Did he put a VAT number on the invoices? If he did then it clearly wasn't an honest mistake.

I'd quote him a fee double that for a clean client with good accounting records explaining that the fee can come down next year once he corrects his ways. At the very least put him on monthly standing order and make sure that he is never in arrears for work done to date.

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By bernard michael
06th Dec 2011 10:57

Did he quote a VAT no on the invoices you saw? If he did have you checked it's  validity and for which organisation it was registered to? My immediate suspicion is that is was his banrkupt business's. If you cannot check it call me and I will do it for you

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By Marion Hayes
06th Dec 2011 11:30

Benefit of the doubt

I would always give the benefit of the doubt to the client - without necessarily accepting the dodgy accountnant bit.

If he was personally bankrupt the trade was probably a sole trader and they have jumped into a company to protect themselves in the future.

Explain to him this doesn't always work!!

I have met many people who assume they need to charge VAT, or caculate mark-up on pre vat costs when not registered,

I have just started to act for a recent bankrupt who is not yet discharged, and tried to move on on her own but ound it very difficult. As a true bankrupt there are little or no funds yet I am having great difficulty in getting HMRC to deal with things properly - but she is very appreciative and arrived with a cheque to make sure I am not out of pocket.

What is making you feel that this is not just our usual type of small client, who treats company as bank account as doesn't have money anywhere else etc etc? I would follow your instinct

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Replying to Fast German Car:
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By david5541
07th Dec 2011 14:03

dodgy client

 

it depends on the size of your firm and the fee he actually pays(not what you quote)-and therefore how desprate he is:

maybe his sob story was genuine and he was good with business but hopeless with tax/paper.

most high street firms would just refuse for money/laundering/PII reasons.

Marion Hayes wrote:

I would always give the benefit of the doubt to the client - without necessarily accepting the dodgy accountnant bit.

If he was personally bankrupt the trade was probably a sole trader and they have jumped into a company to protect themselves in the future.

Explain to him this doesn't always work!!

I have met many people who assume they need to charge VAT, or caculate mark-up on pre vat costs when not registered,

I have just started to act for a recent bankrupt who is not yet discharged, and tried to move on on her own but ound it very difficult. As a true bankrupt there are little or no funds yet I am having great difficulty in getting HMRC to deal with things properly - but she is very appreciative and arrived with a cheque to make sure I am not out of pocket.

What is making you feel that this is not just our usual type of small client, who treats company as bank account as doesn't have money anywhere else etc etc? I would follow your instinct

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By The Black Knight
06th Dec 2011 14:37

and don't mention the CIS

I expect the VAT issues are just the tip of the Iceberg.........and sounds criminal.......Cash up front if you do sort..........he will go bust again I expect...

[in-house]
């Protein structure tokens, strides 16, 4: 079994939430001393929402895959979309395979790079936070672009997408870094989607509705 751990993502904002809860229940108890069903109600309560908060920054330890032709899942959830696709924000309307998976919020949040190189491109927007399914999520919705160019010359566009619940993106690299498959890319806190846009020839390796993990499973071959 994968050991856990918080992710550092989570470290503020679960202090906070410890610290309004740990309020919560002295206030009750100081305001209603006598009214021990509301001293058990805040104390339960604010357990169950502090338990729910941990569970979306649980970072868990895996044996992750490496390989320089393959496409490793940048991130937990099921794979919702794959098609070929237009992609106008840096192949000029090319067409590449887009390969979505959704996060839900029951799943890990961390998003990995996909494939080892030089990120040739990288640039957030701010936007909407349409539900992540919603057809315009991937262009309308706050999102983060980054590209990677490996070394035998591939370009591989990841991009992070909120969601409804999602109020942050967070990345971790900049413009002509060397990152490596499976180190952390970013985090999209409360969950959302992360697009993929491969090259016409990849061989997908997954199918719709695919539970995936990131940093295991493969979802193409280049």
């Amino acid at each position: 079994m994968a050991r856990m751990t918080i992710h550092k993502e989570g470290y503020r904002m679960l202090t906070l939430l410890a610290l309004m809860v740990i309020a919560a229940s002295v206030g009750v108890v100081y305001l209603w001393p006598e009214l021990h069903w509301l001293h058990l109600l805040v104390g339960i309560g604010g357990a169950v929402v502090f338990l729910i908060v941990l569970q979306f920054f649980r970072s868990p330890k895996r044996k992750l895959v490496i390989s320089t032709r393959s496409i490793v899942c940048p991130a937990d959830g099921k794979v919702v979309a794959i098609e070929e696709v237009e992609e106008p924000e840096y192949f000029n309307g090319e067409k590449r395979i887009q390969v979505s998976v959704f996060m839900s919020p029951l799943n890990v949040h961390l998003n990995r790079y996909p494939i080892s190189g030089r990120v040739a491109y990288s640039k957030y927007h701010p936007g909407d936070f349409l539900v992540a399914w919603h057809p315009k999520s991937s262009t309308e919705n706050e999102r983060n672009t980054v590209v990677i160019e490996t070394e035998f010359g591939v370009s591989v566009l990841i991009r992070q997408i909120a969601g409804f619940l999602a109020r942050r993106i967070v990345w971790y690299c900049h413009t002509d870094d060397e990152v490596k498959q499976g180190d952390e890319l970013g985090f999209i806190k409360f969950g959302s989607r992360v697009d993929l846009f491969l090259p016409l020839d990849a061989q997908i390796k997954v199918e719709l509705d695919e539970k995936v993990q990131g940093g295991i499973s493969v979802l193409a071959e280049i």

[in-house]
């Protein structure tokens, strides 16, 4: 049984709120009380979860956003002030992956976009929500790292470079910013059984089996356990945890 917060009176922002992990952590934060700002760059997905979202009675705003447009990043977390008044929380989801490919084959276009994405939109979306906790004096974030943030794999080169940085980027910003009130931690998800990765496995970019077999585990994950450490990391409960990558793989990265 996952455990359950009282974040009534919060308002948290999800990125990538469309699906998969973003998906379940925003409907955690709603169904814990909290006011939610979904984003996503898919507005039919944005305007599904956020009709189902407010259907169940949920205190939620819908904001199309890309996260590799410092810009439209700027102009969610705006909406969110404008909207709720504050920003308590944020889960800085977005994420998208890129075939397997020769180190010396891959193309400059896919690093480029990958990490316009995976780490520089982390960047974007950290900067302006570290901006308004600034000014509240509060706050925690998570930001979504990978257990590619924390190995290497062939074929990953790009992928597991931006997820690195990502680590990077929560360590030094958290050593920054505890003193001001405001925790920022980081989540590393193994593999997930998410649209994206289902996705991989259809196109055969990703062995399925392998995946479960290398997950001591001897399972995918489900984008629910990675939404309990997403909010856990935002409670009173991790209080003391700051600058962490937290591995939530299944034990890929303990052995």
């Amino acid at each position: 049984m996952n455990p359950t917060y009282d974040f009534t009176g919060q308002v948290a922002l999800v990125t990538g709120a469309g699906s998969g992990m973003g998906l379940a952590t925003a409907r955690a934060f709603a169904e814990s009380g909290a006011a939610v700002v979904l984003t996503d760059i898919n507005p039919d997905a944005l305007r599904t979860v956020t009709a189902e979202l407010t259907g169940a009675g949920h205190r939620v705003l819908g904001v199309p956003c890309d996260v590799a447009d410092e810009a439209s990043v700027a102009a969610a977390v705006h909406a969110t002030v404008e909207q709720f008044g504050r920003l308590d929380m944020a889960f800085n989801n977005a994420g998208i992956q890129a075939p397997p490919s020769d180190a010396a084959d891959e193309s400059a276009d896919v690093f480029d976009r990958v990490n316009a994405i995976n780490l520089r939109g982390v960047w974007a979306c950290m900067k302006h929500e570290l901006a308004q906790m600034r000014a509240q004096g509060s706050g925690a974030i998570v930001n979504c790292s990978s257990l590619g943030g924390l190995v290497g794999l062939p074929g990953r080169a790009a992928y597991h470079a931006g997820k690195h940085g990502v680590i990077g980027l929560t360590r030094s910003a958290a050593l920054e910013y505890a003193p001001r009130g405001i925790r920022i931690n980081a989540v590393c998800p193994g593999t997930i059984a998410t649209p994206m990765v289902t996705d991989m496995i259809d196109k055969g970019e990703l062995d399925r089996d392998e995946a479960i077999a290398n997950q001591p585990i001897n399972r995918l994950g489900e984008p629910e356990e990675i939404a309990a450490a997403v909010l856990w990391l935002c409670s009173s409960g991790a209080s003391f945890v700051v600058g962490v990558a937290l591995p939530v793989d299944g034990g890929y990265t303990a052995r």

And you could have a long and happy career filling in reports to SOCA or explaining why not !!

Depends whether he wants your badge to make him look OK at HMRC ??

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By smallbeancounter
07th Dec 2011 12:32

Businessman's view

I'm not an accountant, I'm a businessman.

1. Tell him you can't help him because of the VAT fraud.

2. Report him to HMRC because when they catch up with him the chances are he'll try and drag you in.

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By Flash Gordon
07th Dec 2011 12:41

Toes

http://en.wikipedia.org/wiki/Toe_the_line

Toeing the line is correct - see above. It's all to do with following orders and doing what's expected of you...

But then I'm not a big fan of the water :)

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By Old Greying Accountant
07th Dec 2011 13:00

Shirley is correct ...

... except for the aberrant apostrophe!

Funny, I always thought it was from competitions like archery, and latterly darts!

My view is this

http://www.youtube.com/watch?feature=player_detailpage&v=eDd-GXkMrJs#t=70s

I am inspired, off to time out!

 

 

 

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By ShirleyM
07th Dec 2011 13:22

Sorry guys :)

I am an expert at something at last .. ie. getting apostrophes in the wrong place :)

I wrote it without the apostrophe originally .. but it didn't look right!

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By willkyne.blueyonder.co.uk
07th Dec 2011 18:39

Response to 'Should I help this guy or walk away'

I am very grateful for all the responses which have helped me in formulating a decision. Charging VAT on invoices while not registered is a tipping point issue and I have decided not to act for this individual. My professional reputation, such as it is, means a lot to me and the risk of being dragged into what appear to be fraudulent practices is simply too great.

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By mcaine.moorsam.com
08th Dec 2011 13:23

The fist thing your going to have to consider is filing a report under the Money Laundering Regs' isn't it?

Not a particularly auspicious start to a relationship is it?